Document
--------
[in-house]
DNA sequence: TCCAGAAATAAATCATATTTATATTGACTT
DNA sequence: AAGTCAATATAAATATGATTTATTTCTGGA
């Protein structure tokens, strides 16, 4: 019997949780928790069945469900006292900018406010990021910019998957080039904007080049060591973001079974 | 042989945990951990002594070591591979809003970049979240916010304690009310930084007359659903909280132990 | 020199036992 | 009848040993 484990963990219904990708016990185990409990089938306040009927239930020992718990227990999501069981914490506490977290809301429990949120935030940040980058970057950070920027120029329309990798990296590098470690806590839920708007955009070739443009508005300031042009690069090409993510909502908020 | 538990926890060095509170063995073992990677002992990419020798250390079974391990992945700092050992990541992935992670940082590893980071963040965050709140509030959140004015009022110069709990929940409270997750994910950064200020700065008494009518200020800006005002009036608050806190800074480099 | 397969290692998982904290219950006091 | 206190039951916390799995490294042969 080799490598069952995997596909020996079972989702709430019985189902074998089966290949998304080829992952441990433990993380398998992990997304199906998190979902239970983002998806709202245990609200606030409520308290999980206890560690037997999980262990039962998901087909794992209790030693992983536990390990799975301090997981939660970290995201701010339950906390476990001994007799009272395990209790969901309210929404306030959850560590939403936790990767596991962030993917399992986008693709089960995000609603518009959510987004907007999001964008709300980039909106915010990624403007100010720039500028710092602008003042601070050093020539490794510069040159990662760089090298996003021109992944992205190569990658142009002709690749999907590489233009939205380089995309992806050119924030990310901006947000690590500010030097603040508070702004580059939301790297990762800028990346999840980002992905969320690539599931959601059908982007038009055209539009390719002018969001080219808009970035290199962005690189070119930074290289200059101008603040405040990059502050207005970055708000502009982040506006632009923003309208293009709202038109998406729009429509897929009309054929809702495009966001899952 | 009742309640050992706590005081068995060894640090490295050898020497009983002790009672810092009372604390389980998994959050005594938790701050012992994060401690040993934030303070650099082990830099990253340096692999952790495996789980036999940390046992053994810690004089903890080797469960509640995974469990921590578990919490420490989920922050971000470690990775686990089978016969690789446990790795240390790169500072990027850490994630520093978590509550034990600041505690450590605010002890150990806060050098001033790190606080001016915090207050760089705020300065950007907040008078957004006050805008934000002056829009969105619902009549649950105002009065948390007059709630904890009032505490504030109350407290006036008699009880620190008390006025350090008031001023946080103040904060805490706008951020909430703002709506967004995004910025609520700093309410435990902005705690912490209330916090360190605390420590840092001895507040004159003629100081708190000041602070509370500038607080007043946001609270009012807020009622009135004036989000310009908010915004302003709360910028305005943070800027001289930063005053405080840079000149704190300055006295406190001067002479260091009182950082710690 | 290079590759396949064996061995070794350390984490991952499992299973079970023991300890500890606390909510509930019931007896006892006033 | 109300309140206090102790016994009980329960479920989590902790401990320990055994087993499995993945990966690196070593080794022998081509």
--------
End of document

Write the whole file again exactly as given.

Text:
[in-house]
DNA sequence: TCCAGAAATAAATCATATTTATATTGACTT
DNA sequence: AAGTCAATATAAATATGATTTATTTCTGGA
């Protein structure tokens, strides 16, 4: 019997949780928790069945469900006292900018406010990021910019998957080039904007080049060591973001079974 | 042989945990951990002594070591591979809003970049979240916010304690009310930084007359659903909280132990 | 020199036992 | 009848040993 484990963990219904990708016990185990409990089938306040009927239930020992718990227990999501069981914490506490977290809301429990949120935030940040980058970057950070920027120029329309990798990296590098470690806590839920708007955009070739443009508005300031042009690069090409993510909502908020 | 538990926890060095509170063995073992990677002992990419020798250390079974391990992945700092050992990541992935992670940082590893980071963040965050709140509030959140004015009022110069709990929940409270997750994910950064200020700065008494009518200020800006005002009036608050806190800074480099 | 397969290692998982904290219950006091 | 206190039951916390799995490294042969 080799490598069952995997596909020996079972989702709430019985189902074998089966290949998304080829992952441990433990993380398998992990997304199906998190979902239970983002998806709202245990609200606030409520308290999980206890560690037997999980262990039962998901087909794992209790030693992983536990390990799975301090997981939660970290995201701010339950906390476990001994007799009272395990209790969901309210929404306030959850560590939403936790990767596991962030993917399992986008693709089960995000609603518009959510987004907007999001964008709300980039909106915010990624403007100010720039500028710092602008003042601070050093020539490794510069040159990662760089090298996003021109992944992205190569990658142009002709690749999907590489233009939205380089995309992806050119924030990310901006947000690590500010030097603040508070702004580059939301790297990762800028990346999840980002992905969320690539599931959601059908982007038009055209539009390719002018969001080219808009970035290199962005690189070119930074290289200059101008603040405040990059502050207005970055708000502009982040506006632009923003309208293009709202038109998406729009429509897929009309054929809702495009966001899952 | 009742309640050992706590005081068995060894640090490295050898020497009983002790009672810092009372604390389980998994959050005594938790701050012992994060401690040993934030303070650099082990830099990253340096692999952790495996789980036999940390046992053994810690004089903890080797469960509640995974469990921590578990919490420490989920922050971000470690990775686990089978016969690789446990790795240390790169500072990027850490994630520093978590509550034990600041505690450590605010002890150990806060050098001033790190606080001016915090207050760089705020300065950007907040008078957004006050805008934000002056829009969105619902009549649950105002009065948390007059709630904890009032505490504030109350407290006036008699009880620190008390006025350090008031001023946080103040904060805490706008951020909430703002709506967004995004910025609520700093309410435990902005705690912490209330916090360190605390420590840092001895507040004159003629100081708190000041602070509370500038607080007043946001609270009012807020009622009135004036989000310009908010915004302003709360910028305005943070800027001289930063005053405080840079000149704190300055006295406190001067002479260091009182950082710690 | 290079590759396949064996061995070794350390984490991952499992299973079970023991300890500890606390909510509930019931007896006892006033 | 109300309140206090102790016994009980329960479920989590902790401990320990055994087993499995993945990966690196070593080794022998081509």